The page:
Pandemic badly affected basic healthcare delivery; poorly analysed data obstructs clarity on extent of situation, says virologist Oyewole Tomori
Several parts of the world are in the grip of a second wave of the novel coronavirus disease (COVID-19) pandemic. Africa, which registered a 30 per cent hike in the number of cases since last year, and continues to be in throes of a poor health infrastructure, faces a mounting challenge.
Virologist Oyewole Tomori speaks about Nigeria's experience with the second wave as well as the measures taken to arrest the spread of infection. Edited excerpts:
Bennett Oghifo: Nigeria is experiencing a surge in COVID-19 cases. What is the current status?
Oyewole Tomori: The surge seems to be subsiding as the number of cases has dropped. But we may not be out of the woods yet.
We may be setting ourselves up for a third wave if we don’t comply with social distancing norms and avoid large gatherings. The emergence of new variants also poses a threat.
BO: In July 2020, everybody believed Africa had successfully fought the pandemic with cases peaking and sliding down rapidly. But the situation appears to have changed from November.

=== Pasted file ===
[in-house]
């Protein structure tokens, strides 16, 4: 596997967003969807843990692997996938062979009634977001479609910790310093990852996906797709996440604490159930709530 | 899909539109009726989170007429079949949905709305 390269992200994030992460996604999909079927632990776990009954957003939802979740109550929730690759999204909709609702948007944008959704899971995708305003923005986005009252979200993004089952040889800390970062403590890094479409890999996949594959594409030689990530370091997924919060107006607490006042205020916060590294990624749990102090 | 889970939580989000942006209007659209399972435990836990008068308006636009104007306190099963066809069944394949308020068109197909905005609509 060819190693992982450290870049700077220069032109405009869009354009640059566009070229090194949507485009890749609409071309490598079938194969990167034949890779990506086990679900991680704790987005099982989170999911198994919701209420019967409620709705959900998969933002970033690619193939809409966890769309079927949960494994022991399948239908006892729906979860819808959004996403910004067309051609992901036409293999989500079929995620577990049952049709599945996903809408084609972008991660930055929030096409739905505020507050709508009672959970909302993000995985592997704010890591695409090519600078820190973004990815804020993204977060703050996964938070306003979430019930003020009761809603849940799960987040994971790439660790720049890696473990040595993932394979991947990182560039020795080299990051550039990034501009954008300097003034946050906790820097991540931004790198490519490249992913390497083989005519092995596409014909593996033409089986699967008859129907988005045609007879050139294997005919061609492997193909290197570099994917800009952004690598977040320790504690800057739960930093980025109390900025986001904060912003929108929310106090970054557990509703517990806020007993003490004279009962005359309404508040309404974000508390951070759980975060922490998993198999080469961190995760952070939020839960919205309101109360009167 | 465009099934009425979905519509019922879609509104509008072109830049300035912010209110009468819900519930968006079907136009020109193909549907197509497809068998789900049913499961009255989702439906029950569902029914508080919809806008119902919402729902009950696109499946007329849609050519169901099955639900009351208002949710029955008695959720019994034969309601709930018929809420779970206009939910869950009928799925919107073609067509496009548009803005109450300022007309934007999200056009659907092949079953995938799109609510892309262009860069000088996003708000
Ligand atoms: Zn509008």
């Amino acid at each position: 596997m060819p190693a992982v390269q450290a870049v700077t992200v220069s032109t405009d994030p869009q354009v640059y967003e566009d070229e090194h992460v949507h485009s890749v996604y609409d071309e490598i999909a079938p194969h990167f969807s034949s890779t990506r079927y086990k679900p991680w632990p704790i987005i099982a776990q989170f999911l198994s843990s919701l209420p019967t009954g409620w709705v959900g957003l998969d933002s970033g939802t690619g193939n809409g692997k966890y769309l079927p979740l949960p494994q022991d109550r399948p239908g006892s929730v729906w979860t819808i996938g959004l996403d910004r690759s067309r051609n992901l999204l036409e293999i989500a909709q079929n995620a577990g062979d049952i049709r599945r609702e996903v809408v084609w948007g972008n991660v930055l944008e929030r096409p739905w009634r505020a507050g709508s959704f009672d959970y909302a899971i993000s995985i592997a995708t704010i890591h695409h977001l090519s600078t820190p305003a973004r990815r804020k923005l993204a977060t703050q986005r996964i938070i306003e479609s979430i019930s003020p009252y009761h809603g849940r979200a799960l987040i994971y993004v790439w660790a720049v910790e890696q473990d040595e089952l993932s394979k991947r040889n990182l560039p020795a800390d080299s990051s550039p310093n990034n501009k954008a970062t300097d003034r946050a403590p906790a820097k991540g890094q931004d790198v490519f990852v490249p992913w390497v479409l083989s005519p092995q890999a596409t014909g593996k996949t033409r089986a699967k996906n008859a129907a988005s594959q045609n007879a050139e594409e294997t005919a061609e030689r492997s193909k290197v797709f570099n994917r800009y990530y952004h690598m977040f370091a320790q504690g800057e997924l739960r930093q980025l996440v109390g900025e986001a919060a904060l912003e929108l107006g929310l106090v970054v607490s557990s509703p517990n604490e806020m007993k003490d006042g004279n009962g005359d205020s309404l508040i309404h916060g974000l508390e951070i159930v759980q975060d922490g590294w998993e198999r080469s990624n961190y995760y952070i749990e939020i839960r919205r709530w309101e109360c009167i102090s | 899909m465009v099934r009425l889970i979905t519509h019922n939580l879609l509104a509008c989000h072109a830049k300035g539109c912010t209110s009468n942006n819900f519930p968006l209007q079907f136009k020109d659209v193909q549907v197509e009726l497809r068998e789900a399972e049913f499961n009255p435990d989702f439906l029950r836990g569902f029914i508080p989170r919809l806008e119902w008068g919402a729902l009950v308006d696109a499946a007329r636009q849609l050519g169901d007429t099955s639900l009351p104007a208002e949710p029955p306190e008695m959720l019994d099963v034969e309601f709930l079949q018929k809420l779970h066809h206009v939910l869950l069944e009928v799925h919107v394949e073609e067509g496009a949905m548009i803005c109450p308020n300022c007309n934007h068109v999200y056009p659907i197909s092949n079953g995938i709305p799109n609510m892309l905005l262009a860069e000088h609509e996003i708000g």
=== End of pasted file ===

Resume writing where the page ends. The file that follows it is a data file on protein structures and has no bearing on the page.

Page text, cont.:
OT: We know better now. We may see another surge, especially if the vaccines do not arrive on time or the uptake is low.
BO: Is the new strain responsible for the surge?
OT: It is not confirmed so far. We need to evaluate other epidemiological data, the travel history of people coming from outside, etc.
We must also remember that we have largely failed to curb the transmission of the virus through our disregard for and non-compliance with non-pharmaceutical interventions.
BO: What has been the impact of the surge on healthcare infrastructure?
OT: The year-long pandemic has adversely affected our basic healthcare delivery activities, including routine medical services, immunisation exercises and surveillance exercises for other diseases.
We may never know the full impact until we do a comprehensive check on the number of cases and deaths caused by other diseases that COVID-19 has shifted attention from. Even before COVID-19, our healthcare system barely met needs of our people.
BO: How is the current surge and its impact different from the situation in the beginning of the pandemic?